Report Uncovers Nearly 100 Sex Abuse Lawsuits Against Catholic Leaders In Guam

An investigation by the USA Today Network details 40 years of alleged assaults.
Fourteen current, former or deceased clergy members in Guam have been accused of sexually abusing children.
Fourteen current, former or deceased clergy members in Guam have been accused of sexually abusing children.

The latest sex abuse scandal to rock the Catholic Church shines a spotlight on the small, predominantly Catholic U.S. territory of Guam.

According to an ongoing investigation by the USA Today Network’s Pacific Daily News, Guam’s Archdiocese of Agana is listed as a defendant in 96 lawsuits detailing abuses spanning nearly four decades.

Two archbishops of Agana, as well as multiple priests, bishops, teachers and even Boy Scouts leaders on the Western Pacific island are implicated in the suits.

The lawsuits alleged that leaders repeatedly preyed on children, some as young as 7 years old, and include claims of molestation, rape, and priests exposing themselves and displaying pornography in the company of young altar boys.

Louis Brouillard, who served as a priest and scoutmaster on Guam from 1948 to 1981, is named in 55 lawsuits and has admitted to abusing at least 20 boys on the island. In an interview with the Associated Press last year, Brouillard, now 96, said other priests on the island who he confided in advised him to pray and “do better.”

Brouillard, who currently lives in Minnesota, still receives a monthly stipend of $550 from the Archdiocese of Agana, reported Pacific Daily News.

Also named in the suits is Archbishop Anthony Apuron, who was accused of assaulting numerous boys during the 1970s. Pope Francis suspended Apuron in June of 2016 after allegations of sex abuse emerged, and the Pacific Daily News investigation reported that the Vatican is conducting a discreet trial that could lead to his removal from the clergy.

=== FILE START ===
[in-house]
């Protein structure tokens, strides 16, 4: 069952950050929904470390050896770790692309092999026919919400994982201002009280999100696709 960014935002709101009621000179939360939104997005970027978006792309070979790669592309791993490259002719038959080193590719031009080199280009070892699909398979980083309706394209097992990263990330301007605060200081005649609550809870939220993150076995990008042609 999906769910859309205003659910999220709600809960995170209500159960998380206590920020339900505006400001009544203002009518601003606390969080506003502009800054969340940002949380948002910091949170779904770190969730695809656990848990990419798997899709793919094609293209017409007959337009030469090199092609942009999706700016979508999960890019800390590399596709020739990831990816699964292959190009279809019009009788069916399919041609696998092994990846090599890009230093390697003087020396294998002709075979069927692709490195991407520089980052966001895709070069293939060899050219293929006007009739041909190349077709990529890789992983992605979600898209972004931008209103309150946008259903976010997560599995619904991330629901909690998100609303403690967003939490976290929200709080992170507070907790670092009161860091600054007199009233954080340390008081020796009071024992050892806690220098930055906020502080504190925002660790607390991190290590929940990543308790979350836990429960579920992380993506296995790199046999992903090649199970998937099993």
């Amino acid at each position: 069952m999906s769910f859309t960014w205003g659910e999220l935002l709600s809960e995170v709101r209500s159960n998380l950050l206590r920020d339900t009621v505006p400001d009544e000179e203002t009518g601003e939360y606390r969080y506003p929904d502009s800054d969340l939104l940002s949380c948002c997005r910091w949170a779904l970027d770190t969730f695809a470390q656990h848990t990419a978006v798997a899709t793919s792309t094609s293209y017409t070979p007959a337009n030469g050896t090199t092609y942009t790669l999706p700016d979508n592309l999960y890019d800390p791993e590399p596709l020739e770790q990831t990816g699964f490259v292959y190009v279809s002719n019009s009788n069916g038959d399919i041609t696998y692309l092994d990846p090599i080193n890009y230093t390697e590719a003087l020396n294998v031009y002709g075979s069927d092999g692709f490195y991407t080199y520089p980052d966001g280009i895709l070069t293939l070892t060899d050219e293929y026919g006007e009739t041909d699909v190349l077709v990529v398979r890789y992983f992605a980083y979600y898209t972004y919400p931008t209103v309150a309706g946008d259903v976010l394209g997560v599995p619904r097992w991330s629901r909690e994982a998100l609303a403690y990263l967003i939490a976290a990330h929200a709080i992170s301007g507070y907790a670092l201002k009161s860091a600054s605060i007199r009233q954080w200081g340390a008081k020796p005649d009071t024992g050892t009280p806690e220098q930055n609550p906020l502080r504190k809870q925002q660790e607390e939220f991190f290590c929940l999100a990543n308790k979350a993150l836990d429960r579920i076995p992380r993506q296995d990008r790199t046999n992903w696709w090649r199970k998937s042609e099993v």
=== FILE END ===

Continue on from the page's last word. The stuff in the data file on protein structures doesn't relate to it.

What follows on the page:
Apuron has denied the charges. 

William Payne, who is among Agana’s accusers, said that his parents “raised him to honor and respect the priest, and told him that he had to do what the priest told him to do,” according to his suit, obtained by Pacific Daily News. Payne said he was  “instilled with the belief that clergy are never wrong, and that the clergy were like Jesus.”

Last year, Guam lawmakers passed a bill that retroactively eliminated the statute of limitations for civil suits involving child sexual abuse. Lawyers representing the archdiocese, Apuron, the Boy Scouts and two other accused clergy members have filed motions to dismiss the lawsuits, claiming that the bill was unconstitutional. 

Apuron, who still holds the title of archbishop, can not be tried criminally due to the statute of limitations on criminal prosecution.

The lawsuits rocking Guam come as another prominent Catholic leader ― top-ranking Vatican official Cardinal George Pell ― stands for “historical sexual assault offenses” in Australia, where there is no statute of limitations for such cases. Like Apuron, Pell has denied the charges against him.

CORRECTION: A previous version of this story stated the lawsuits allege abuses spanning 40 decades. In fact, they span 40 years.



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